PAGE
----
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Ron Ege

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  1. Ron, thanks. I believe that your theoretical scenario is/was quite feasible. Any group that planned well enough to assassinate the POTUS was certainly intelligent enough to plan their successful getaway. As the TSBD was not secured immediately after the shots, the perpetrator(s) certainly had ample time to exit; either out the back door as some have allegedly witnessed, i.e., a person or persons unknown seemed to have scurried out within a very short time after the shots. Alternatively, what do you think of the possibility perpetrator(s) being incognito, e.g., dressed as uniformed DPD officers and/or civilian clothed DPD detectives or some other seemingly possible other identify (with fake IDs), which by just appearance and demeanor alone would have been satisfactory for the real authorities to assume their presence was justified given the commotion at the time? Might they have had enough time to just casually walk out of the building, back or front, anytime before the building was secured?
  2. Christian, Thank you for all of your efforts, thus far. Regrettably, your link did not work for me, either. Please retry.
  3. I "don't have any dog in this fight" - just curiosity. Some examples of Tippit's reported alleged DOA time at Methodist Hospital. - 1:15 p.m. Tippit_Murder (harveyandlee.net) - 1: 25 p.m. From Wikipedia (link would not copy/paste) - 1:30:30 p.m. J.D. TIPPIT / November 22, 1963 - The Evidence - Timetable of Events (jdtippit.com) - 1:15 p.m. - [Autopsy Report on Officer J. D. Tippit, by Earl F. Rose #1] - Page 7 of 28 - The Portal to Texas History (unt.edu) Lastly (maybe someone has another link/source/reference?), we have the Dallas PD timestamp, heretofore mentioned. It would seem that Dr. Earl F. Rose would use Officer Tippit's DOA time that was allegedly noted by Dr. Richard A. Liguori, the on-duty Methodist Emergency Room (ER) doctor. Would the ER doctor just approximate the DOA time or maybe the ER clock and/or the doctor's watch was off? Who to believe?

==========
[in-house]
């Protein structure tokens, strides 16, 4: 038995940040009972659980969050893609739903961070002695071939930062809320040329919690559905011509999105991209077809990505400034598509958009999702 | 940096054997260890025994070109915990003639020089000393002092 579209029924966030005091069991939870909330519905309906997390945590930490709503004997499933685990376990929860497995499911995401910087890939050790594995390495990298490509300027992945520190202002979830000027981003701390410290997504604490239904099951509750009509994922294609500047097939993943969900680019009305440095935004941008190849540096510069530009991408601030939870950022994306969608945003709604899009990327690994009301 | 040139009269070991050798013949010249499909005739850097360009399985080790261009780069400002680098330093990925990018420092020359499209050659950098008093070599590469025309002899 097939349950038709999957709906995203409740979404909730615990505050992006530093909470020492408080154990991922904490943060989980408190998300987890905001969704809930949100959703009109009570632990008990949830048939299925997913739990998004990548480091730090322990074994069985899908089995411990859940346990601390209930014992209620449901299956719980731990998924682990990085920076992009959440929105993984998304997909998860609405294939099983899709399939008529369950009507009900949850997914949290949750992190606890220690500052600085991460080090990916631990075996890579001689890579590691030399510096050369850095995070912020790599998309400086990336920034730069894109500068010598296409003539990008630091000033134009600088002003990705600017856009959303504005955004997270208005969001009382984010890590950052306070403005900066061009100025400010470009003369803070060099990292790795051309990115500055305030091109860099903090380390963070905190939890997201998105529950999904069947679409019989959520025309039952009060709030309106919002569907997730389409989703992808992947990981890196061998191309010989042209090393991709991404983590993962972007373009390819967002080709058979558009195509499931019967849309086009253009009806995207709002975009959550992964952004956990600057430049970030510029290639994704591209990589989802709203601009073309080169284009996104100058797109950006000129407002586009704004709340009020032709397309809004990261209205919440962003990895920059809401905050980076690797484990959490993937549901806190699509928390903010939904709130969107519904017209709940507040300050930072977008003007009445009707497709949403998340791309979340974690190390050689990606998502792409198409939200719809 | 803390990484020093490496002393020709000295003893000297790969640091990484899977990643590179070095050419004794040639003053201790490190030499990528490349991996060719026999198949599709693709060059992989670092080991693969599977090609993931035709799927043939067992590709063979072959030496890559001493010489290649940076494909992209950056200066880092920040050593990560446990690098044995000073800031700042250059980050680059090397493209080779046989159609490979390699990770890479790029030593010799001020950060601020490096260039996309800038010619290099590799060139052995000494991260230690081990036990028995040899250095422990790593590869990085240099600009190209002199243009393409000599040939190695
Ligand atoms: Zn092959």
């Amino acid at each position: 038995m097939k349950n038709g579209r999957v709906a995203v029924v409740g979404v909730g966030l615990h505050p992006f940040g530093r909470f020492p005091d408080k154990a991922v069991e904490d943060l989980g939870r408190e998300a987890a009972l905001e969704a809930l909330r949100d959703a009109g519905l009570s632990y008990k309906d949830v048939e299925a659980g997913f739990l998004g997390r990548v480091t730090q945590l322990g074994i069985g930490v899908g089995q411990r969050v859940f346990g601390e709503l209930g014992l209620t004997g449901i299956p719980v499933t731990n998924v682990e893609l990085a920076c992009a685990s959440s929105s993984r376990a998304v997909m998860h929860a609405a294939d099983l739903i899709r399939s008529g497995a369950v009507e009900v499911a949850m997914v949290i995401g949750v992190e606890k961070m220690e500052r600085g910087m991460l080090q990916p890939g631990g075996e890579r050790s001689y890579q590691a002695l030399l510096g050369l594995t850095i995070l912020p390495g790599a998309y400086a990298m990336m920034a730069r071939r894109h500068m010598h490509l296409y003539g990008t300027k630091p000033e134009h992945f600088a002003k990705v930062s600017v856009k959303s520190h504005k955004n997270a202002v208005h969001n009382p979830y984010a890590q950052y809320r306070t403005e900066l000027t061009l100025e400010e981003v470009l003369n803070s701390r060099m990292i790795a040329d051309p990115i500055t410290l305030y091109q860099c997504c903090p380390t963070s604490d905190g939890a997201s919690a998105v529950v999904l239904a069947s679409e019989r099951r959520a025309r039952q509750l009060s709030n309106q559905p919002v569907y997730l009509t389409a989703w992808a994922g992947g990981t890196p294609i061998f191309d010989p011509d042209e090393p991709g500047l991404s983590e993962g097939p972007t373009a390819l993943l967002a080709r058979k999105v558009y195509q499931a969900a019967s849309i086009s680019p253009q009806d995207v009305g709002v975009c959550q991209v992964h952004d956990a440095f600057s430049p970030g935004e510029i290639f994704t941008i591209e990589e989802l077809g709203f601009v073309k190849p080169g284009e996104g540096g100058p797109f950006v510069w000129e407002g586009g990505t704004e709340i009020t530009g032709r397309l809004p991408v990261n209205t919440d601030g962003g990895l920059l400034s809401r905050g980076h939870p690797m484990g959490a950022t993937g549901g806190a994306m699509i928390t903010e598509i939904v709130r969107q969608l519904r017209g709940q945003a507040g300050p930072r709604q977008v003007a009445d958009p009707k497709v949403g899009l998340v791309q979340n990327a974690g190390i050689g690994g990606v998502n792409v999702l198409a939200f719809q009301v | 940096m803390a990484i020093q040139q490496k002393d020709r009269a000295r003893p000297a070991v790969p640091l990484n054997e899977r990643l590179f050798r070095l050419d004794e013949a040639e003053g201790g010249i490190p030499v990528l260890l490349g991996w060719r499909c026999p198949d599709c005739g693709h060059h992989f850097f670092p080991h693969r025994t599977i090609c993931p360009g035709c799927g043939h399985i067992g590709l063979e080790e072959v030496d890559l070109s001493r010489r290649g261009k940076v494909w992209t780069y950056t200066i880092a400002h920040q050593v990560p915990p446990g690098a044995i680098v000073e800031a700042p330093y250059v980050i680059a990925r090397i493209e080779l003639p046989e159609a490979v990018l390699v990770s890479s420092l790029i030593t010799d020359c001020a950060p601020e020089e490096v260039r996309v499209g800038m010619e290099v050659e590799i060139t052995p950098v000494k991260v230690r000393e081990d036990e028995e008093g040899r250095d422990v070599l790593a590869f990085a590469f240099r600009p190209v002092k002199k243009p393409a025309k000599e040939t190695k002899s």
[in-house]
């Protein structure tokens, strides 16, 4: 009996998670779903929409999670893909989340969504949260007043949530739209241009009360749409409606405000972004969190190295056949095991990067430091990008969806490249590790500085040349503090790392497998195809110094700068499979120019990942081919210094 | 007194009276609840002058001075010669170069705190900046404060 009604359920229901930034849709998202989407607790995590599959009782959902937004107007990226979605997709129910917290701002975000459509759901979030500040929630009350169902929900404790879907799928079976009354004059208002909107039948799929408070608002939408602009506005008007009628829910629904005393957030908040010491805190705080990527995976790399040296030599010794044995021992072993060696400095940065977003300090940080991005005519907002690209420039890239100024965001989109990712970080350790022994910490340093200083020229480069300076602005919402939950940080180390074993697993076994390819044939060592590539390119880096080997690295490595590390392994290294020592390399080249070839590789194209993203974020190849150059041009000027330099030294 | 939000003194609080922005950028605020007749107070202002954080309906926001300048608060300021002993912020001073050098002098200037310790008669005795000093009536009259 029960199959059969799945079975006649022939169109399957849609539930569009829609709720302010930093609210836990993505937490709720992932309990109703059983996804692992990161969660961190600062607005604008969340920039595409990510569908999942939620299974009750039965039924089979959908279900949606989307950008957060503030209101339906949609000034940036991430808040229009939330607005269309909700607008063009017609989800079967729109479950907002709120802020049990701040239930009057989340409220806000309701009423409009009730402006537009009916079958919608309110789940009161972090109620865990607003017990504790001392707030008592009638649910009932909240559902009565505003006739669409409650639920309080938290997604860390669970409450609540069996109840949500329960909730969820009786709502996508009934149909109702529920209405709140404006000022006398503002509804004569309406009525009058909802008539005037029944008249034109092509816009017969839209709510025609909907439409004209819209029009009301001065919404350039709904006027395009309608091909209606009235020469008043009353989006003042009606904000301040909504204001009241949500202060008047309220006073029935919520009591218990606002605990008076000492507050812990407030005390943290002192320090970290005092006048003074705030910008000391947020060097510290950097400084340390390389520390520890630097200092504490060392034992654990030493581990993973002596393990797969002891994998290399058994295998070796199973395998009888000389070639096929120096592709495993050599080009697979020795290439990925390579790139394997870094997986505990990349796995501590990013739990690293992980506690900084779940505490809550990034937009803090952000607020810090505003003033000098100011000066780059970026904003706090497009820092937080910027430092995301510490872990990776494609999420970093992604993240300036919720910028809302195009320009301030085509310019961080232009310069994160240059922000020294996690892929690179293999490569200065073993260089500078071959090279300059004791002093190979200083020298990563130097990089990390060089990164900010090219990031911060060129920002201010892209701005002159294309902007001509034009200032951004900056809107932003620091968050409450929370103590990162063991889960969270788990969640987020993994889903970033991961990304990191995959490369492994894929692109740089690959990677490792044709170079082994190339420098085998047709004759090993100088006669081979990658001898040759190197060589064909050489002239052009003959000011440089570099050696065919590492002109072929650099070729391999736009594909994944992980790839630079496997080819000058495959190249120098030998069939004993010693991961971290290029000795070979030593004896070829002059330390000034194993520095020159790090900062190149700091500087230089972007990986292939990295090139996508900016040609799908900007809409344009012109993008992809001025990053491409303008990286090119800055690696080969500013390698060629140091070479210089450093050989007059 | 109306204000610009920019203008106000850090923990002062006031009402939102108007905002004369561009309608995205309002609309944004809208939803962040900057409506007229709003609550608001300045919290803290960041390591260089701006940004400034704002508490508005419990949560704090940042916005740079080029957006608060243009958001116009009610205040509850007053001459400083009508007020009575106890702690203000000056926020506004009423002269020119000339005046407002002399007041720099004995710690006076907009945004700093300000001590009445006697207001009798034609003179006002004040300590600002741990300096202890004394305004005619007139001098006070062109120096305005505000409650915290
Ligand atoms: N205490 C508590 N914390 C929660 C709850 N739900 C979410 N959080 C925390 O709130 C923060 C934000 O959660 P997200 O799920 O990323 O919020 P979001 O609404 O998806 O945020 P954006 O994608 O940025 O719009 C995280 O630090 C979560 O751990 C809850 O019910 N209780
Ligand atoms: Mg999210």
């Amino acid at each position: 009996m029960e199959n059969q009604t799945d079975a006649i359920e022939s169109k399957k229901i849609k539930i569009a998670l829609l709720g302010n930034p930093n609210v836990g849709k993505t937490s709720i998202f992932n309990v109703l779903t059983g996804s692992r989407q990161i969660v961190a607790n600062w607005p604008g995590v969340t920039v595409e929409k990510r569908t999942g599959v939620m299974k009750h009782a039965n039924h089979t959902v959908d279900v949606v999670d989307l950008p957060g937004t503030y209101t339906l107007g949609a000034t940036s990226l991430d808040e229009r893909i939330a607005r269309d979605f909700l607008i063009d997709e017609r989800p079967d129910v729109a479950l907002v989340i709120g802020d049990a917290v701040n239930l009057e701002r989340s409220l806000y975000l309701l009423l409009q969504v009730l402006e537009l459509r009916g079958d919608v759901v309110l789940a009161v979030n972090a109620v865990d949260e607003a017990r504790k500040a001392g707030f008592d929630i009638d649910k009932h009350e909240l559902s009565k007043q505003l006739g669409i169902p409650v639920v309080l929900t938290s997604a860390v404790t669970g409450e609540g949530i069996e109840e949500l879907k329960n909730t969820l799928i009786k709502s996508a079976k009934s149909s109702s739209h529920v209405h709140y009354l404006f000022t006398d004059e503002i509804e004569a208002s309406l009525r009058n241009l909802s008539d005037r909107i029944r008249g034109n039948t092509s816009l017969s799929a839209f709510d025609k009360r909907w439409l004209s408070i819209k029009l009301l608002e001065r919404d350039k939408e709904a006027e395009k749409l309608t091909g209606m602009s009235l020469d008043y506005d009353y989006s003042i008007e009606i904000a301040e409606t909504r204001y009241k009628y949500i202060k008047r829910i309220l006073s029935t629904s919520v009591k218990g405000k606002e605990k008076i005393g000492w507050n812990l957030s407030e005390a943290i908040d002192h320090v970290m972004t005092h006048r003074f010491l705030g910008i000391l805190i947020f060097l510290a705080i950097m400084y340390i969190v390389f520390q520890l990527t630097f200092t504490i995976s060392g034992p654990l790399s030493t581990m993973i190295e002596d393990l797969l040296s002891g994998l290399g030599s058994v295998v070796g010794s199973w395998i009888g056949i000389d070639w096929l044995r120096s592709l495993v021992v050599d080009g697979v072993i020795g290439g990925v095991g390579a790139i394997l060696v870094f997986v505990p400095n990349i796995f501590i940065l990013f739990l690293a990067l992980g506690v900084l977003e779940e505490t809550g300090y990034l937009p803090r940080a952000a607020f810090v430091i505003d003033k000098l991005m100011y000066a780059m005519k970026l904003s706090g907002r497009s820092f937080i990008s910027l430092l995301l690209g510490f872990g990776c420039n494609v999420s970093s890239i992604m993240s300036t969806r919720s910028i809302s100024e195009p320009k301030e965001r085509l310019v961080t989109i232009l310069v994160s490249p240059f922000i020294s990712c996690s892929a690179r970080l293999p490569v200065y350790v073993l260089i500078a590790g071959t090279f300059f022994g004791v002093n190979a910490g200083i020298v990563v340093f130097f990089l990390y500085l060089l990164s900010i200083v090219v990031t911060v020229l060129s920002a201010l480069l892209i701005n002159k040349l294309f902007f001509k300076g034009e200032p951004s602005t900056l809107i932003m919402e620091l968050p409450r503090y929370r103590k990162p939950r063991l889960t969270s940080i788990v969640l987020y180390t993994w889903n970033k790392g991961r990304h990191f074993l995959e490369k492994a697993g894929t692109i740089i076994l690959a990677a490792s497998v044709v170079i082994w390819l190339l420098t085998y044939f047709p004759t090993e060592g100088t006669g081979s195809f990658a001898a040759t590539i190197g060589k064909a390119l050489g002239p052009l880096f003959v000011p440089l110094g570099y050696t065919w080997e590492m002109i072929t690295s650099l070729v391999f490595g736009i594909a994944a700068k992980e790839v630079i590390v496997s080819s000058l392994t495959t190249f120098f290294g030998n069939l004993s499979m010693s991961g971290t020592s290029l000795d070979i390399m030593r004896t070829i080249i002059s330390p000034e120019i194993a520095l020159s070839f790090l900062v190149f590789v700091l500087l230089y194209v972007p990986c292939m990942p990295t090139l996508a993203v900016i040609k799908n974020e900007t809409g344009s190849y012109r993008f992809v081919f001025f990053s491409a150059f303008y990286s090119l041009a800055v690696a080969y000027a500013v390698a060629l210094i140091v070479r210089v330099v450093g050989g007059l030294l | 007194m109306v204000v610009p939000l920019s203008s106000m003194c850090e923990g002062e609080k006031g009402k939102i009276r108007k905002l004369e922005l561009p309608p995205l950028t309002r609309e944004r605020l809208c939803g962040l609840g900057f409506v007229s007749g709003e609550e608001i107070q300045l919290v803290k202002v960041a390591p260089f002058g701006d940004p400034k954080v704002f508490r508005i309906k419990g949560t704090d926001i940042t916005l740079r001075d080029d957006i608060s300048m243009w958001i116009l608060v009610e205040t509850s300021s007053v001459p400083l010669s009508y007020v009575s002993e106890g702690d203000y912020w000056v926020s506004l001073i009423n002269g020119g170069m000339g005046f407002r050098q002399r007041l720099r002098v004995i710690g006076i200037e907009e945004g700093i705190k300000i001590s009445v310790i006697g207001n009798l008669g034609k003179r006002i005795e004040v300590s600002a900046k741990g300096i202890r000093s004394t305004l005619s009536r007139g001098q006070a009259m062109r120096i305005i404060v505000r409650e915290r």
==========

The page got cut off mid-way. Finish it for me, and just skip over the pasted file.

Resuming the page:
4. Denny, good one! Probably just me, as a plain ole citizen firearms owner and casually interested in them, whenever I look at/handle any firearm that is not mine, after ensuing the firearm is clear, the very first thing I do is to naturally look at any nomenclature engraved thereon - you know - the manufacturer, the caliber - that sort of thing. I'm kind of thinking, that a little later that very same day if someone should ask me what kind of gun I looked at - well, "Gee whillikers, Batman" - I do rightly believe that I'd rightly remember, even if i should "confuse my memory" by say, writing a report on what I saw and/or just happened to sign an affidavit, there about. 'Course, I cannot comment on what my actions would be if at one time, I had just happened to manage or own a gun store. Do ya think that maybe all that familiarity with firearms might confuse me? Almost forgot, gosh. I guess maybe if I were Dallas, TX, law enforcement officer examining a firearm that could've been used to kill the POTUS, I'd probably be so discombobulated that I'd just report any ole manufacturer/caliber that came to mind. Whatcha think? 🤪
  5. Gerry, thanks. I cannot speak for Oswald, but my skills with either would not necessarily be affected by shooting one of them more than the other.